Journeys to a truce - 1921: Annie McSwiney returns home
This week, one hundred years ago, coincided with the return from the United States of Harry Boland and Annie (Eithne) McSwiney, sister of Terence McSwiney.
Harry Boland, secretary to Éamon de Valera, who was in Washington DC for two years as “representative of the Irish Republic” landed at Southampton on Saturday 20 August 1921 from the White Star liner Olympic.
Addressing the journalists present on his return he noted of the Irish Independence question: “The Americans were all anxious for the Irish independence question to be settled soon, but the majority were of the opinion it was a question solely for the Irish people to decide, and they would welcome any decision come to by Ireland.”
Addressing the journalists, Annie MacSwiney detailed that she had been on an eight-month tour of the US, and found, with few exceptions, support for the Irish standpoint. Some of the earlier parts of her tour was with her sister Mary and Terence’s wife Muriel.
Annie described her tour of meetings as successful and noted there were few states she had not visited. She found that the people she met were as friendly as possible. Her campaign lasted eight months, during which she detailed she had only a week’s rest, and during that week she had a series of private meetings. She describes that she had spoken as often as ten times a day. Annie added: “The American people were very anxious that the Irish question should be settled, and they were eager to help in every way.Peace will come when we have taught the English sense and they can realise facts.”
During her tour Annie describes that she had addressed many meetings in the “non-Irish” and “non-Catholic quarters” and believed that she had succeeded in winning over a record number of such groups of people. They came to her meetings, Annie believed out of curiosity – in the first instance, that they came to see her as Terence McSwiney’s sister – and in the second and third instance respectively that numbers of women’s clubs and guilds, wished to hear her as a prominent female speaker and because she was interested in women’s suffrage.
Asked for her opinion on the Truce, Annie declined to say anything, but pointed out that she was now a member of Dáil Éireann and had journeyed from America bound for Dublin for a session on the nature of the Truce negotiations. In answer to a journalist question: “Are you hopeful?” Annie said that she was and expressed that the Republic would be quickly recognised.
“We have beaten them already. They have recognised the Irish Republic no matter what they say. In the first place the truce was a recognition of the Republic.
“The release of Commandant (Seán) McKeown was a further recognition, and finally they recognised Mr Boland and myself by giving us safe conduct so that we had not to apply for British passports. We travelled on the boat, we went on, not as British subjects, but as citizens of the Irish Republic. When we were told we were British, we said were not but Irish and pointed to our safe conduct authorisation, which was not a British passport.”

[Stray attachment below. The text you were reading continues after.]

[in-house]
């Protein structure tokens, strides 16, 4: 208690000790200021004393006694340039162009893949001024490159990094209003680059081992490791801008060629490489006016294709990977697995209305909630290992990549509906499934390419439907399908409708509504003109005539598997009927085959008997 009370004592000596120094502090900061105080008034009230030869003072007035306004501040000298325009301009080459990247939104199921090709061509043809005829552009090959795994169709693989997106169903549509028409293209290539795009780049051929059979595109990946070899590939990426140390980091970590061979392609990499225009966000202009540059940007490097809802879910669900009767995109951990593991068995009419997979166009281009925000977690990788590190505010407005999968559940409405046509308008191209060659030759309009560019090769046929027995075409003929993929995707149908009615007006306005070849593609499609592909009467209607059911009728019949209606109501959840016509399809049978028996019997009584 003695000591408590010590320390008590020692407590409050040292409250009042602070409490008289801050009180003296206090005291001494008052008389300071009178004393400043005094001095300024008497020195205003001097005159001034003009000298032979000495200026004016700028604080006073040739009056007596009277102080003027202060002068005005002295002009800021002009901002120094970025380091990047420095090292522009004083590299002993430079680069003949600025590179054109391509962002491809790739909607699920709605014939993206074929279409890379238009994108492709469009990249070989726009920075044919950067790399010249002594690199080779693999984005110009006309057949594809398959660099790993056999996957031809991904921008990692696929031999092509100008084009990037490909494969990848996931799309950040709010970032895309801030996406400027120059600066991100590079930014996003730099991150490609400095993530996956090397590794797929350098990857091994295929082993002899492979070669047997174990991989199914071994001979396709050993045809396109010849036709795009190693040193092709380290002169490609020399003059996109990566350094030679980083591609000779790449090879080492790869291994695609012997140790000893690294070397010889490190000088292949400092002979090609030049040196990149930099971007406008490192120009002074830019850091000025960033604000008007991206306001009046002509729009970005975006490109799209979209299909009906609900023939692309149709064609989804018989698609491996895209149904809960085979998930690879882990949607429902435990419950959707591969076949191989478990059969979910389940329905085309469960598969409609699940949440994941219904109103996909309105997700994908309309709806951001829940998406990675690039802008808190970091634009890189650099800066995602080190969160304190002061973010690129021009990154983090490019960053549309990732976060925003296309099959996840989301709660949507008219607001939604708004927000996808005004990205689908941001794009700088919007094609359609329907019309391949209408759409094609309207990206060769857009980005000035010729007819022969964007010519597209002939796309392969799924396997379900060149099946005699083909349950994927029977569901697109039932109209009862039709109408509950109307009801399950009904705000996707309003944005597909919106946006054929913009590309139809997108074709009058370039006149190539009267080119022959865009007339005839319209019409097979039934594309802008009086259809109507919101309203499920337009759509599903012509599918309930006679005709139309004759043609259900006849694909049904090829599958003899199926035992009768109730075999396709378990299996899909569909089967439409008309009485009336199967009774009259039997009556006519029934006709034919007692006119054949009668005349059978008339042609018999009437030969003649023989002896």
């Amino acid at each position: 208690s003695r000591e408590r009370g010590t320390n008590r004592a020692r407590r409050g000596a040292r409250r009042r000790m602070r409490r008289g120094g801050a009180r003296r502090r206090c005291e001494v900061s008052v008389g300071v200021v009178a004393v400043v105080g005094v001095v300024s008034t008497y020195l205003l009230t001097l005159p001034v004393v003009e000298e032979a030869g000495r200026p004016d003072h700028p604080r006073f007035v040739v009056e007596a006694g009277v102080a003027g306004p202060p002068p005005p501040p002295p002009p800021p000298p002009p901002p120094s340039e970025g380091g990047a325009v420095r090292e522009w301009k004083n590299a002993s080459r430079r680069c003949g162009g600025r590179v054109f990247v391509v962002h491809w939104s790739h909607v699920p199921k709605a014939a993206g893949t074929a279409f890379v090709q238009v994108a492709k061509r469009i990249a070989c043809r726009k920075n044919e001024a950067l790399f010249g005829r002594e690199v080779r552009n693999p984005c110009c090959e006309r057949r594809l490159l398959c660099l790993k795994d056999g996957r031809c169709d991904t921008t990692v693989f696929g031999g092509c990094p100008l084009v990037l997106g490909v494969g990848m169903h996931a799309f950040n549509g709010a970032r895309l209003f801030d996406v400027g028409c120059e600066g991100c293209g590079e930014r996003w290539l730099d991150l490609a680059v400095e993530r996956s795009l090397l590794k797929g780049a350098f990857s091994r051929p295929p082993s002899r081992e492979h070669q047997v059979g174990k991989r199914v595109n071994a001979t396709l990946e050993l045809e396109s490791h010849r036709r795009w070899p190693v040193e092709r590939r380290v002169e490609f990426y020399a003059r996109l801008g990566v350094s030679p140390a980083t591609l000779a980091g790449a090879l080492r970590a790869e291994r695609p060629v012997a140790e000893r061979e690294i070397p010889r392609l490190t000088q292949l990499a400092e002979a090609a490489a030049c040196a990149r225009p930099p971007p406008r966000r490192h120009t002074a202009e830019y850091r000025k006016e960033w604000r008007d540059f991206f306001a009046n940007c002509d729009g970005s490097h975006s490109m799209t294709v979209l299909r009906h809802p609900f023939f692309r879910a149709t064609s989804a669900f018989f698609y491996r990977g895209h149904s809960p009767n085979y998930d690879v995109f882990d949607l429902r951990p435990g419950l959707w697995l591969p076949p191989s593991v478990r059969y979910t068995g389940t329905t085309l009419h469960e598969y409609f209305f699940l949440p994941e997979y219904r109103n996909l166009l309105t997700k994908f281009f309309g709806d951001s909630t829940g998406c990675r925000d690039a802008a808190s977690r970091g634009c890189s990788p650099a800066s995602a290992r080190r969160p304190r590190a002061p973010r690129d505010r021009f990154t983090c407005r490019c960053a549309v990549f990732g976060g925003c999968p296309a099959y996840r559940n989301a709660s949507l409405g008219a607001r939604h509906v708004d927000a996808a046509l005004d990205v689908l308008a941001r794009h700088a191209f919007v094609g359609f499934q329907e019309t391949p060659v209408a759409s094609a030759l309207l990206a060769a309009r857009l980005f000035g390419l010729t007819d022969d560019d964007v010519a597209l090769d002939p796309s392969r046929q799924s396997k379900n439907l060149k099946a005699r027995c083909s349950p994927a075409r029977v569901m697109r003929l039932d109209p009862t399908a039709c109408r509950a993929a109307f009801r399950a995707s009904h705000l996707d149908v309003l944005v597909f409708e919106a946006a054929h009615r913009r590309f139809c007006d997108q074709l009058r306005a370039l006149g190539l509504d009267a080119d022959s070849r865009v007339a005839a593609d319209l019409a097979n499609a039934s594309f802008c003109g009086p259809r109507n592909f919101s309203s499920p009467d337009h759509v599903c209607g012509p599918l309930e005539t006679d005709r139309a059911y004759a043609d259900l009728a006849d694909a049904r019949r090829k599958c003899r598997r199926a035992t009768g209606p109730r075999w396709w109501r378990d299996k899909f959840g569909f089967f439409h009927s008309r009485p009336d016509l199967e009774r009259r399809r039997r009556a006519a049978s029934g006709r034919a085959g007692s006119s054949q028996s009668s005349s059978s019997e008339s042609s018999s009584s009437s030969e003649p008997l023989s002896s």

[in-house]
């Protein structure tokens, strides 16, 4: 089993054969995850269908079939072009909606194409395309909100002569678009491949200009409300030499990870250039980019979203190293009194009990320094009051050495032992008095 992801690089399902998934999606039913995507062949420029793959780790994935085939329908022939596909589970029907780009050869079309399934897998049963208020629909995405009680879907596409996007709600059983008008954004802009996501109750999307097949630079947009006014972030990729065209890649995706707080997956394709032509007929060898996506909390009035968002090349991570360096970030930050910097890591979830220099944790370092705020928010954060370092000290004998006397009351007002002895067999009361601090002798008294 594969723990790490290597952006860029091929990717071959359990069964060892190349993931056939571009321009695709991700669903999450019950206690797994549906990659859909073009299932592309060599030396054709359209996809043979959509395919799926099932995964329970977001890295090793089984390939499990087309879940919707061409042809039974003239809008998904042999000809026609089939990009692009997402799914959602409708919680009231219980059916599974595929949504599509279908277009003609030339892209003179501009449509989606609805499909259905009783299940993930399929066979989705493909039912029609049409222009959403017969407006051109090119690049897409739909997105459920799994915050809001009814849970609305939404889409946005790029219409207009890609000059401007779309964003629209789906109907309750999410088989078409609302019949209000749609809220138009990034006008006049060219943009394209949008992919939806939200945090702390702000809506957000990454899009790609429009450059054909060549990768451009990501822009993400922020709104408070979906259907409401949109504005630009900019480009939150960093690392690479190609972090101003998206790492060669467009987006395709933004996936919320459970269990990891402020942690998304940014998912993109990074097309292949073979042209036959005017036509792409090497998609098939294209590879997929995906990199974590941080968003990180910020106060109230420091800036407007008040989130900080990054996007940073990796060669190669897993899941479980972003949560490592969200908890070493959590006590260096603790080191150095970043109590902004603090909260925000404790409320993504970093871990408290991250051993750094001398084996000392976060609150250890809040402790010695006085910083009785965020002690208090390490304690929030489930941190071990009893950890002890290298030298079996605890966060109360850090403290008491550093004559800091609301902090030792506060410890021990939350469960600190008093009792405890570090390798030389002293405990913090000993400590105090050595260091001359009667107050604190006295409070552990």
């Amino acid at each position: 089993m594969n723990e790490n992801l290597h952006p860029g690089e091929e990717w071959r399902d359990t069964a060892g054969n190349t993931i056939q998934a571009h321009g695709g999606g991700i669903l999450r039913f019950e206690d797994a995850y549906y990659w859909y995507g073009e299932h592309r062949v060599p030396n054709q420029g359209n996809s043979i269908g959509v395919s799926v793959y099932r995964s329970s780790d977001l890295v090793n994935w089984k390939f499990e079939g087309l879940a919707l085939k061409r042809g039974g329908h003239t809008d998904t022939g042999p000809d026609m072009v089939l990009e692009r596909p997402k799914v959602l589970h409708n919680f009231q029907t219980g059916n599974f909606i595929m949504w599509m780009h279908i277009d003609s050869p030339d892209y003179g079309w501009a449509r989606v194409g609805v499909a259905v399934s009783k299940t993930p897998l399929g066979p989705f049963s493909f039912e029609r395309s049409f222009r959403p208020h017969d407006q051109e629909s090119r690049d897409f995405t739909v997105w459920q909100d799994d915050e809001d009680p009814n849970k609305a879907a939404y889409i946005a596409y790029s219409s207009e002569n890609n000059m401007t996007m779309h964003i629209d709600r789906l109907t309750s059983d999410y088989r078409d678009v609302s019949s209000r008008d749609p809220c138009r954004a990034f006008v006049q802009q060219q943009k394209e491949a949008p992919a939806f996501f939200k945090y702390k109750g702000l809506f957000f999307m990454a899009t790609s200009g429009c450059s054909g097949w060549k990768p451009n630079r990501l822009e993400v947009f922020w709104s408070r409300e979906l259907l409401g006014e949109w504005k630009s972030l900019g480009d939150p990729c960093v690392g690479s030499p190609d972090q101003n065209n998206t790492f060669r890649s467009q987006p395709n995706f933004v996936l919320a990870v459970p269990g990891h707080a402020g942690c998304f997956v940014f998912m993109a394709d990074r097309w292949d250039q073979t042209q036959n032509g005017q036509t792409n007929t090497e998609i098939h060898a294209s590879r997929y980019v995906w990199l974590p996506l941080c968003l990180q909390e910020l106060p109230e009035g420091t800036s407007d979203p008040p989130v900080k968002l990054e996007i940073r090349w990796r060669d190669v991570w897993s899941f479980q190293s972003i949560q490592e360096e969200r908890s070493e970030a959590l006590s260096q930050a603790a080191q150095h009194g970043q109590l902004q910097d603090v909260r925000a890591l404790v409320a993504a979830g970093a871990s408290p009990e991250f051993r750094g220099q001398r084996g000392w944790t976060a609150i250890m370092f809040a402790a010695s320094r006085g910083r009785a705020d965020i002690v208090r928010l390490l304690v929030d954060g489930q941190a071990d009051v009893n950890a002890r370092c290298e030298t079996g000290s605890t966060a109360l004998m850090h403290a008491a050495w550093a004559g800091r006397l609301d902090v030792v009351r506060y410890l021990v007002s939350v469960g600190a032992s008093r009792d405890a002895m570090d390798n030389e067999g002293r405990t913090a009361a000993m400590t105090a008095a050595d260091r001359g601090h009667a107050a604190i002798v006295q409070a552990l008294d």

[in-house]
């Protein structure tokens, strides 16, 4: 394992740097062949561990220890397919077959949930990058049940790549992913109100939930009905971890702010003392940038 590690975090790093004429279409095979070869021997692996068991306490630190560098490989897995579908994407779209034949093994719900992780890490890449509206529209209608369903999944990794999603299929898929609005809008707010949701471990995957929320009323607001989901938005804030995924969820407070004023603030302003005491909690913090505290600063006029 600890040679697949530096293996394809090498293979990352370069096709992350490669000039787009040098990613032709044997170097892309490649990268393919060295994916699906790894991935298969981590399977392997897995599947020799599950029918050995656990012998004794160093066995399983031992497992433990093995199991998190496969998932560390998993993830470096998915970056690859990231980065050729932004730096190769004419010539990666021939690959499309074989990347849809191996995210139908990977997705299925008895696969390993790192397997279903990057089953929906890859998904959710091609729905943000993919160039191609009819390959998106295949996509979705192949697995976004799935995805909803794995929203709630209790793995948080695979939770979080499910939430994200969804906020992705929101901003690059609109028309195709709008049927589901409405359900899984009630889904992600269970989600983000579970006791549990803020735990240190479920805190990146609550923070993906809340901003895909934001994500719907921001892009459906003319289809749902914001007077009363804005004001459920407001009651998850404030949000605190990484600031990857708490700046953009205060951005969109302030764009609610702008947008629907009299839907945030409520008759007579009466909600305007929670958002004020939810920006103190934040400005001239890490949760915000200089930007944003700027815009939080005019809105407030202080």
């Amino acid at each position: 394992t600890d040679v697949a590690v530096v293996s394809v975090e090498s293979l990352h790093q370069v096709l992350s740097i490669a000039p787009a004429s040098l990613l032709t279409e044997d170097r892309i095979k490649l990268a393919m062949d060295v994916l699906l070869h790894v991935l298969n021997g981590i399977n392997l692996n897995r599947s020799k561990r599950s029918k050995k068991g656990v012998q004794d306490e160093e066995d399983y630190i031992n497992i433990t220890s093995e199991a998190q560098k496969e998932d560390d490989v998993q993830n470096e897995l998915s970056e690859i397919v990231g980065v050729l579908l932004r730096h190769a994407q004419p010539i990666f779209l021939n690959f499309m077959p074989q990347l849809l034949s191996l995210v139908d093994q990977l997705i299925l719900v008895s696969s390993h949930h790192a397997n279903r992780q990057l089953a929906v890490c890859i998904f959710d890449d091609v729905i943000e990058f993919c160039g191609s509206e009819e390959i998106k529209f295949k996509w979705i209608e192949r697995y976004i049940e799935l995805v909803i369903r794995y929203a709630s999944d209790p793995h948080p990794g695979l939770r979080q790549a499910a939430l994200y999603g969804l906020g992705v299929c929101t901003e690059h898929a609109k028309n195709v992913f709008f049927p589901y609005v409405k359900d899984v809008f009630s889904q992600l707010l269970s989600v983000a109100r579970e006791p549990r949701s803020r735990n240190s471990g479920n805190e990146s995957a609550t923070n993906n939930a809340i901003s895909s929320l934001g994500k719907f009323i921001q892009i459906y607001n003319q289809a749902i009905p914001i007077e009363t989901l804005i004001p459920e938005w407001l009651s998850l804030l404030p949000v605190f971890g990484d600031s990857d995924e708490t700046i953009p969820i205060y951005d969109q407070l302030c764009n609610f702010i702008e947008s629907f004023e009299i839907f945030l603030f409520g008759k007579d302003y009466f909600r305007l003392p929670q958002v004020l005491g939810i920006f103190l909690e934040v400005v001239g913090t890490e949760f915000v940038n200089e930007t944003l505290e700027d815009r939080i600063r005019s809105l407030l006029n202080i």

Annie expressed satisfaction with the way in which Irish propaganda in the States was progressing. She paid a tribute to Éamon de Valera’s work during his recent mission to America, which she said, she said had done enormous good. Annie noted to the press: “As one indication of the effect of our propaganda. I may mention that we had English propagandists going all over the work we had been doing, but they didn’t succeed.”
Cork-born Annie was the second youngest of a family of seven. She had trained in Newman College, later UCD for a degree in science. From 1904, she taught English to German and Dutch students for some time in Ventnor in the Isle of Wight. On her return to Ireland in 1914, she helped her sister Maty to establish St Ita's (Scoil Ité) in September 1916. Here her capabilities as an educationalist contributed in no small way to the success of the school. The development of character was one of the principal aims of the school’s curriculum.
The school was based on Patrick Pearse’s Scoil Éanna and highlighted Irish history, language and culture.
From her earliest days, Annie was inspired by the same nationalist ideals as her brother, Terence, and the other members of the family. A fluent Irish speaker, she was an ardent worker in the language cause. In 1914, she was a founding member, with Alice Cashel, of Cork’s Cumann na mBan circle and was an initial courier on behalf of her brother Terence between Cork and Dublin in the organisation of the Easter Rising.
In October 1920, Annie maintained a constant vigil at the bedside of her brother, Terence, during his hunger strike in Brixton Prison. A broach, now in Cork Public Museum, containing strands of hair of her dead brother Terence, was worn by her every day until her death.
Annie was prominently identified with the leaders of the Republican side after the Anglo-Irish Treaty 1922 split. During November 1922, she went on hunger strike herself when her sister was imprisoned in Mountjoy Jail in Dublin. When she considered that others were diverging from the vision of full freedom, she remained with the narrow Republican minority. She was invariably outspoken and uncompromising in her views, yet she always retained the respect of political opponents. She stood by her principles throughout her life.
In an obituary in the Cork Examiner on 16 October 1954, it remarked that “her passing removes one of the city’s most esteemed educationalists and one of the foremost members of the Republican movement”.
Just before Annie’s death in 1954 Scoil Íte amalgamated with nearby Scoil Mhuire and took that name. The building at 3 Belgrave Place, Wellington Road, which housed Scoil Íte, is now occupied by Sheila’s Hostel. Annie lived at 4 Belgrave Place for many years. Scoil Mhuire is still operating at Sidney Place, Wellington Road.